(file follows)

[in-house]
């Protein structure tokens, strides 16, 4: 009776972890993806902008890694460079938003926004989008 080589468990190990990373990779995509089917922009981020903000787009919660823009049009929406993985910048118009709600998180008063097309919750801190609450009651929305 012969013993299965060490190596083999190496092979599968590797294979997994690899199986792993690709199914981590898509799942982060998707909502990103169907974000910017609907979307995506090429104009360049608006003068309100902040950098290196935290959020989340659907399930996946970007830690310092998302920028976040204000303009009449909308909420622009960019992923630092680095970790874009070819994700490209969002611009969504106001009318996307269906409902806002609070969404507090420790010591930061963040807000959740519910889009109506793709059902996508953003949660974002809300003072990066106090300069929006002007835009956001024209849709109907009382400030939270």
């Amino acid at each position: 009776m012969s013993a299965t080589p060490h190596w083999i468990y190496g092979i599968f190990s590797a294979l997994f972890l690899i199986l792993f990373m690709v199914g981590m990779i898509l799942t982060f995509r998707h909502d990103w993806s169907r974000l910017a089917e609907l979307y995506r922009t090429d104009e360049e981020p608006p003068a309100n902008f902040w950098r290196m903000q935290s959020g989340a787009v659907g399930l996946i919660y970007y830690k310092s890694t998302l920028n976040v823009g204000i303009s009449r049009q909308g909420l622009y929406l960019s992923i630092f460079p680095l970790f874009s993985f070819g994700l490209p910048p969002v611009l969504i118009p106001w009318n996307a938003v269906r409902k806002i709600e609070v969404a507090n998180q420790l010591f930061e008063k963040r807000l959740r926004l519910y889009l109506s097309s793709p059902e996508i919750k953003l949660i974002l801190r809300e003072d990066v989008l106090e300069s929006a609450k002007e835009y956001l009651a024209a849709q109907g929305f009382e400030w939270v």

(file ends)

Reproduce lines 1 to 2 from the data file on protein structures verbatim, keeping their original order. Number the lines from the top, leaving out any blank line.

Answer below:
[in-house]
């Protein structure tokens, strides 16, 4: 009776972890993806902008890694460079938003926004989008 080589468990190990990373990779995509089917922009981020903000787009919660823009049009929406993985910048118009709600998180008063097309919750801190609450009651929305 012969013993299965060490190596083999190496092979599968590797294979997994690899199986792993690709199914981590898509799942982060998707909502990103169907974000910017609907979307995506090429104009360049608006003068309100902040950098290196935290959020989340659907399930996946970007830690310092998302920028976040204000303009009449909308909420622009960019992923630092680095970790874009070819994700490209969002611009969504106001009318996307269906409902806002609070969404507090420790010591930061963040807000959740519910889009109506793709059902996508953003949660974002809300003072990066106090300069929006002007835009956001024209849709109907009382400030939270």